They're reclaiming the Hooch along the southern border of Georgia and Alabama. In Columbus, the strategic demolition of old dams along the Chattahoochee River will soon unleash what the city is calling the River City Rush, the "longest urban whitewater course in the world," according to the event's website. The old industrial city has already rejuvenated itself over the past couple of decades with the development of the 20-mile Riverwalk, a "linear park" that has attracted dedicated bicyclists from across the country.
But if the water is a prime attraction, Columbus is best known for its men and women on the ground. Well over 100,000 military, family, and civilian employees live and work on the vast U.S. Army post of Fort Benning just south of the city, and the Columbus Airport is a busy way station for travelers in fatigues and work boots. Each week the parade grounds behind the National Infantry Museum host the graduation of hundreds of basic trainees, attended by friends and family. Visitors can brush up on military history and try their hands at combat simulation at the museum's impressive new facility, which opened in 2009.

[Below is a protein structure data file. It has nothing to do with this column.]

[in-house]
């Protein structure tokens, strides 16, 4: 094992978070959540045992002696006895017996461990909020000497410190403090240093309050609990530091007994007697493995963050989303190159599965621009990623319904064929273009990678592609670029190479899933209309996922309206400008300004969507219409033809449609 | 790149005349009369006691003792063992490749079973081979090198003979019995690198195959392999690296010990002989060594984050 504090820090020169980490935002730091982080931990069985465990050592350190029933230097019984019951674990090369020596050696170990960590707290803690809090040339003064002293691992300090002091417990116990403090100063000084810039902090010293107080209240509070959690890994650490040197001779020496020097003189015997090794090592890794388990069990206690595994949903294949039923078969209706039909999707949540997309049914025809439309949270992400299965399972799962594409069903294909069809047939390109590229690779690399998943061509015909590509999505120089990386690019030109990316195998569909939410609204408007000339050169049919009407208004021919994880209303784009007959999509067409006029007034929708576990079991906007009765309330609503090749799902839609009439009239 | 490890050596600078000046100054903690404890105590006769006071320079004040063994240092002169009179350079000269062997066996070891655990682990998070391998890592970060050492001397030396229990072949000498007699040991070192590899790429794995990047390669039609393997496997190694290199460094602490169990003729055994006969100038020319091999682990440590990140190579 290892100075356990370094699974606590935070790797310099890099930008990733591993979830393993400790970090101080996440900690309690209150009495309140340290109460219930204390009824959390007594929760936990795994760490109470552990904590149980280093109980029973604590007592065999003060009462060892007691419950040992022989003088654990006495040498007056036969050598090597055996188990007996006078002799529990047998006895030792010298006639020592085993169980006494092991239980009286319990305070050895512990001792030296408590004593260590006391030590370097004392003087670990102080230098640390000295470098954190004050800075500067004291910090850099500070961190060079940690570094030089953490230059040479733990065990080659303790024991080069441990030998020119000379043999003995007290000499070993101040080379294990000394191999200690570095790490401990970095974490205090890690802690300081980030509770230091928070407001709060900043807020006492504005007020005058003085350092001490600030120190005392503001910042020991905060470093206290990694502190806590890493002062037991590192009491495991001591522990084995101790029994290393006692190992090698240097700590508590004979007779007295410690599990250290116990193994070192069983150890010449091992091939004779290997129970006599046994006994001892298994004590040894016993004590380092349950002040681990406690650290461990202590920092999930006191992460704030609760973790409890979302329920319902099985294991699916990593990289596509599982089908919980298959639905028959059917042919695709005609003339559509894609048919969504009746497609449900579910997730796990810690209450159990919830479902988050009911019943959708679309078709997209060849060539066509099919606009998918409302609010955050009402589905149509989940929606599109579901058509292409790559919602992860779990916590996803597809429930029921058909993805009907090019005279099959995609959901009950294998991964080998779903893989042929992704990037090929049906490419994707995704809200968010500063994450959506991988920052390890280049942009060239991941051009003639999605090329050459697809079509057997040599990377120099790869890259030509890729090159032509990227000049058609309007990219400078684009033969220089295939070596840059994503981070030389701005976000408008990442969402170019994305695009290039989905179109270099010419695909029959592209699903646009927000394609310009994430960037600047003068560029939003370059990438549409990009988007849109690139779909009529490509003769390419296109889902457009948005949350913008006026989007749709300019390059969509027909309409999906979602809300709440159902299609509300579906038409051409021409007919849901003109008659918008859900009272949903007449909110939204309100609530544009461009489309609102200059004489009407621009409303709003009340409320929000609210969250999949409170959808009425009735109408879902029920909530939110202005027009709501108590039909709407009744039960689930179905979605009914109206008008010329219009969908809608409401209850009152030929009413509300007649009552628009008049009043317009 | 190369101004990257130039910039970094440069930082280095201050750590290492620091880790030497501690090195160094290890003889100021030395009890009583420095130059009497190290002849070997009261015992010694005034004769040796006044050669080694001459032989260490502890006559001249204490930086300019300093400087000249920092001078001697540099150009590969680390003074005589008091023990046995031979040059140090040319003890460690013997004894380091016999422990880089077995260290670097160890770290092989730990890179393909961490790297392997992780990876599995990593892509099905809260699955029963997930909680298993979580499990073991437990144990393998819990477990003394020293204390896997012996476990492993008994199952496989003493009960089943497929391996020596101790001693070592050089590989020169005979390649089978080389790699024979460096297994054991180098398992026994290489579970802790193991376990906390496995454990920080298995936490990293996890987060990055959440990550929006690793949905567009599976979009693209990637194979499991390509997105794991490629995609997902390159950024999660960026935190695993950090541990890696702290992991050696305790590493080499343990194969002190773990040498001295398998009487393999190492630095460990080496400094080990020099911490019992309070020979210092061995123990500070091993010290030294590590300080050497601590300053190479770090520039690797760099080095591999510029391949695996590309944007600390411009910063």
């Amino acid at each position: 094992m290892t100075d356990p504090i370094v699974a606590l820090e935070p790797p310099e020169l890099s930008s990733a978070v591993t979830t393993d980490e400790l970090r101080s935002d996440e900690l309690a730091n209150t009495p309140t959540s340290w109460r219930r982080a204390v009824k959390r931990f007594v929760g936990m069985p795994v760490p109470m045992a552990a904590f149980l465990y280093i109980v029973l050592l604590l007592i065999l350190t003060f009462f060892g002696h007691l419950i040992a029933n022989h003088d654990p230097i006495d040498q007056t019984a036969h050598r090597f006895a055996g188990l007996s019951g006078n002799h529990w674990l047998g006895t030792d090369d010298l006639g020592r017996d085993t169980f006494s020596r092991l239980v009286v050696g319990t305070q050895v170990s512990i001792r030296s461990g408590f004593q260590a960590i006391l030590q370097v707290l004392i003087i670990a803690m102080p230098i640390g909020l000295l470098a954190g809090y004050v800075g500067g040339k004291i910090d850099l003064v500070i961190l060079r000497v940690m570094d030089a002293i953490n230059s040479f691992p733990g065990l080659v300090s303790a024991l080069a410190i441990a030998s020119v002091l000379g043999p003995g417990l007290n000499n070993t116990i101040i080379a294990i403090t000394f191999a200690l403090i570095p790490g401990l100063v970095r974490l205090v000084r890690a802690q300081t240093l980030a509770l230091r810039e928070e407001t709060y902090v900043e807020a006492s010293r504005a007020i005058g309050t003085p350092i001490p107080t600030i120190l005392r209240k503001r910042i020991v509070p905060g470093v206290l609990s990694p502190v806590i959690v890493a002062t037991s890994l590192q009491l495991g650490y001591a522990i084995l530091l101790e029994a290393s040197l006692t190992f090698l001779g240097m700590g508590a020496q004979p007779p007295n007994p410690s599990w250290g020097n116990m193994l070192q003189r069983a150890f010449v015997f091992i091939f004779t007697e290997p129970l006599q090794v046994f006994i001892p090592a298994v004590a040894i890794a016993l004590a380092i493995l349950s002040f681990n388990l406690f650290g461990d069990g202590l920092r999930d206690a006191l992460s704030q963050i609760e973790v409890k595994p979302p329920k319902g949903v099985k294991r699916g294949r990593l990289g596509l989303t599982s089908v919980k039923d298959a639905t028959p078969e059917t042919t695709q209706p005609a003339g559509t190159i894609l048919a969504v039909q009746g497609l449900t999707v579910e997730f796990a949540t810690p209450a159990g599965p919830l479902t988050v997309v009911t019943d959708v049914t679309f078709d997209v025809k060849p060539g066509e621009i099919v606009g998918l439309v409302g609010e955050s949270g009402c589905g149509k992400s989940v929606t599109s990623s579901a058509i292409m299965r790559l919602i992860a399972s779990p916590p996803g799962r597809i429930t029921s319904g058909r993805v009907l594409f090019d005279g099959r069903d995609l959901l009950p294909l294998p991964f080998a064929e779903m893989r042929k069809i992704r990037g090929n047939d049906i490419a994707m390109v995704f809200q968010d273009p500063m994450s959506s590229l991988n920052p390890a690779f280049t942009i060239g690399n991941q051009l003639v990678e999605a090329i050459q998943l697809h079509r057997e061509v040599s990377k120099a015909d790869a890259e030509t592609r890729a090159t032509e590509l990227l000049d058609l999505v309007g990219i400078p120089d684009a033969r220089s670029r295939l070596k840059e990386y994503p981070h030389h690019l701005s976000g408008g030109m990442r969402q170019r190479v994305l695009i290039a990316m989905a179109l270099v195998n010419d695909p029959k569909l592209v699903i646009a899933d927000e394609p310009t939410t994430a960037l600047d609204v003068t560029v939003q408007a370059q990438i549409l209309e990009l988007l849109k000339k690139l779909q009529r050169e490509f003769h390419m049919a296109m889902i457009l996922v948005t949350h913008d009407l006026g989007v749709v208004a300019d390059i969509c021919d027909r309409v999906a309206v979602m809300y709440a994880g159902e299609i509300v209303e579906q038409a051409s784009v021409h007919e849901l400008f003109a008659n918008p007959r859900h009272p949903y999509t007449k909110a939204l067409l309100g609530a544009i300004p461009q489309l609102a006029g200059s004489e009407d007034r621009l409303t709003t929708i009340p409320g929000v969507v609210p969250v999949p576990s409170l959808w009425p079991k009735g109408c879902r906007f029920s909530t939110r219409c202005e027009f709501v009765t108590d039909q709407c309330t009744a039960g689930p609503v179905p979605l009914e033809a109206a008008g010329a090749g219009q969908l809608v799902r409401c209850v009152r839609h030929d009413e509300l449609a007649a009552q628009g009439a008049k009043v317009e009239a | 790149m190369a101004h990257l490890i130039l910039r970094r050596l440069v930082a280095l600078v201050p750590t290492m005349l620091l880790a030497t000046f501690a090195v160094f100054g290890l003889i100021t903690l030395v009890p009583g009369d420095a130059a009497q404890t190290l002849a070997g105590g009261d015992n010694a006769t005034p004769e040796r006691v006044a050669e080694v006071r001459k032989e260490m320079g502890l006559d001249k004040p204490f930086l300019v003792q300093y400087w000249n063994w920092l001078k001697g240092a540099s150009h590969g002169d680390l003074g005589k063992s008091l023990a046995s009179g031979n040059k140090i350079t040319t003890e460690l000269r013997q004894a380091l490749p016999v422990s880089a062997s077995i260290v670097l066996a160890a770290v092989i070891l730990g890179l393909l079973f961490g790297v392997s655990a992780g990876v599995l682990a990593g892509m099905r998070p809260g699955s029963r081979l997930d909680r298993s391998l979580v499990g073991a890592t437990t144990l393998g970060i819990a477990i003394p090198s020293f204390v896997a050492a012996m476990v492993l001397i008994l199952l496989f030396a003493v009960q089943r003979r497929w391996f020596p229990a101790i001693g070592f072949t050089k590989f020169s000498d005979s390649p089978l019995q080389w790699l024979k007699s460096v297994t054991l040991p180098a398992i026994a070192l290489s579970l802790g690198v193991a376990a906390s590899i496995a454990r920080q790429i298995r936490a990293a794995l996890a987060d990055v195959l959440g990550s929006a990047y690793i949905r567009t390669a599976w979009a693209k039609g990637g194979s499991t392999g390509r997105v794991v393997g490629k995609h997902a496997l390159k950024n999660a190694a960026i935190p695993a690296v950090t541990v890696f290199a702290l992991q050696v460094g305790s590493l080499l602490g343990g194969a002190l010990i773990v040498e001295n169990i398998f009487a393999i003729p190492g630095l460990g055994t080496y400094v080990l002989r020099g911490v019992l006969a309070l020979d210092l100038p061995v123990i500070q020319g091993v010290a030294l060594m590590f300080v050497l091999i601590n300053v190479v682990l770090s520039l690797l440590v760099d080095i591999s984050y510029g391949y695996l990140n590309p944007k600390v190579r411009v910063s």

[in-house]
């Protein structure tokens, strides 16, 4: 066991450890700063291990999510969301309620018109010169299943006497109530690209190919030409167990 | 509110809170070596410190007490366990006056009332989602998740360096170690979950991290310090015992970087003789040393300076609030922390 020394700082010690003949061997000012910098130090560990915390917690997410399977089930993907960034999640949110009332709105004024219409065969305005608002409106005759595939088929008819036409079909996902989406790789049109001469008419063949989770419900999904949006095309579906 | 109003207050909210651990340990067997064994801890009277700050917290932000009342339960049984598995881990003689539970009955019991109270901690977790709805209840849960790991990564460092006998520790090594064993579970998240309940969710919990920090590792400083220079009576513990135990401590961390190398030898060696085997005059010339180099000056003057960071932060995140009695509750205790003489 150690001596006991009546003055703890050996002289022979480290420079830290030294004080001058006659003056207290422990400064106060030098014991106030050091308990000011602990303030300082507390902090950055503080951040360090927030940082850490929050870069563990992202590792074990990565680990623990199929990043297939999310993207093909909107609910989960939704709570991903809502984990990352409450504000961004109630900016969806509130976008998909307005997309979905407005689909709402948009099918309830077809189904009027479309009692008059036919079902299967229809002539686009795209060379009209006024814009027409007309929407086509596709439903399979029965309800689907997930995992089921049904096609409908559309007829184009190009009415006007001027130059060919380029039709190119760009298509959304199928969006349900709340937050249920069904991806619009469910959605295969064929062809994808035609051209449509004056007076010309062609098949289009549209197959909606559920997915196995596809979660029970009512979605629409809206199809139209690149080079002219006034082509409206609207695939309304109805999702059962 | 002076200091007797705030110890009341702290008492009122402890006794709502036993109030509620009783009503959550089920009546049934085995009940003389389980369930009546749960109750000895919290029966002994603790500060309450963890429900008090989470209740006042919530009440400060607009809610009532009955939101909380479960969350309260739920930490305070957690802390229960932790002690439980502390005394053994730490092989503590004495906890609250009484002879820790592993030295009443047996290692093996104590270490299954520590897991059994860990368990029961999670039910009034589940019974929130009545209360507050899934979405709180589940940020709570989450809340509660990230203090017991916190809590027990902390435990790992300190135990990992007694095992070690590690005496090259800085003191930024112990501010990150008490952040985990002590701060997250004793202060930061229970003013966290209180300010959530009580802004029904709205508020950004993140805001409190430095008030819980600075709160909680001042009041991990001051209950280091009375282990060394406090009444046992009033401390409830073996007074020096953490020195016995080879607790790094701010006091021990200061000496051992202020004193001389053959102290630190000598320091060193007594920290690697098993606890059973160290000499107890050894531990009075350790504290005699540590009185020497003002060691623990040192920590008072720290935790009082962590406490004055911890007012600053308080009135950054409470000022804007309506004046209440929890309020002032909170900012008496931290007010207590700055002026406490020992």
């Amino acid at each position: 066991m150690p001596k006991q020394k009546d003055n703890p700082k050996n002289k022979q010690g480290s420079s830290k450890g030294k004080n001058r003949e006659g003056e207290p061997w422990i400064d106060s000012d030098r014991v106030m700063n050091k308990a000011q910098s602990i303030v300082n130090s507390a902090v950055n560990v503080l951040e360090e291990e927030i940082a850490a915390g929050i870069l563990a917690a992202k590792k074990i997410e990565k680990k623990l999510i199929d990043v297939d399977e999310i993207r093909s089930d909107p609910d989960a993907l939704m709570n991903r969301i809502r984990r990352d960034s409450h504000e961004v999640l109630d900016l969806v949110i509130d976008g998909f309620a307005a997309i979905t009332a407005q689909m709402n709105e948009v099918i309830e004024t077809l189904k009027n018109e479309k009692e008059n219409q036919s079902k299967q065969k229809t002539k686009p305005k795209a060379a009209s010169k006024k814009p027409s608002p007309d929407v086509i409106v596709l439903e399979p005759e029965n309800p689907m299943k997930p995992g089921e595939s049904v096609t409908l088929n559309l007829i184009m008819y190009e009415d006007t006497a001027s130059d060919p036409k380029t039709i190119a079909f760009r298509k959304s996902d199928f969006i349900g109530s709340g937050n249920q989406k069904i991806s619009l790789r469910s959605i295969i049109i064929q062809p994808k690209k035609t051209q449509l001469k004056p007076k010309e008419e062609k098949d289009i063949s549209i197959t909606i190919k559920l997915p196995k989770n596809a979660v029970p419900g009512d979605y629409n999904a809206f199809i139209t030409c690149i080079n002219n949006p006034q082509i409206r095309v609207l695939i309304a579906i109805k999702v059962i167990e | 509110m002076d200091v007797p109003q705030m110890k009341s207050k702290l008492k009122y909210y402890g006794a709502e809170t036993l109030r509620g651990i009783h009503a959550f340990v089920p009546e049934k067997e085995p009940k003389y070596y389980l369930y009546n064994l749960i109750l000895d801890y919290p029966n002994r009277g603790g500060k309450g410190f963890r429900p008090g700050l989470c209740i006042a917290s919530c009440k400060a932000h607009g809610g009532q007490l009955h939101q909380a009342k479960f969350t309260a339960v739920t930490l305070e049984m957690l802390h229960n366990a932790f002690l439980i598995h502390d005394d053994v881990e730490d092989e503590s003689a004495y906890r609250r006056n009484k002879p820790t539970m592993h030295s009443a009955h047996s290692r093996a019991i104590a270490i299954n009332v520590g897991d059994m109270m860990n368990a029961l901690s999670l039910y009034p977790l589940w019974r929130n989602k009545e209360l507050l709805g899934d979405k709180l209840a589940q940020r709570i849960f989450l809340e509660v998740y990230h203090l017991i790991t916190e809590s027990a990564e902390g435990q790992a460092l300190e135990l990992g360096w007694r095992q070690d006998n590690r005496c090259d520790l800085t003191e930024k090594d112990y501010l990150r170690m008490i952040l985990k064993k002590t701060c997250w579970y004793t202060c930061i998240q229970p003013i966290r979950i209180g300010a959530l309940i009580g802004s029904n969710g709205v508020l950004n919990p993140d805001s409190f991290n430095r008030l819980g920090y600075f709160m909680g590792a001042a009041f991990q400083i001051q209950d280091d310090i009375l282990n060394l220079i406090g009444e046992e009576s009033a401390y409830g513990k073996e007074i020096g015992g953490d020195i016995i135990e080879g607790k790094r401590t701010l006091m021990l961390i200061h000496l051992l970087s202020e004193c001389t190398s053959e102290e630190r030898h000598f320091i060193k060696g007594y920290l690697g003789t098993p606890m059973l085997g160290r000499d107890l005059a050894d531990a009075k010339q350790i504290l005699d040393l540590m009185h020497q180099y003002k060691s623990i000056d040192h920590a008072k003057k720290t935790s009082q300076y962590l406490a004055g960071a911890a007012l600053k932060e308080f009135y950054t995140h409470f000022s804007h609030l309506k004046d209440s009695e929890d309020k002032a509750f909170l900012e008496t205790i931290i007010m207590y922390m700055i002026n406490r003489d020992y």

Fort Benning is named for a Civil War general who was fiercely committed to the Confederate cause, and the Columbus downtown features a historic district that's graced with cobblestone streets and postbellum southern charm. The downtown blocks nearby feature a few superb restaurants, including The Loft, a burnished wine-and-whiskey joint that features live jazz on Fridays, and the Cannon Brew Pub, a homey, high-ceilinged place that has won awards for its excellent ales and stouts, brewed on-site in the copper tanks that loom over the back bar. And the floorboards of the Springer Opera House, a historic landmark that was saved from demolition in the 1960s, have been trod by Oscar Wilde, Ma Rainey, and a certain theatrical "General," Tom Thumb.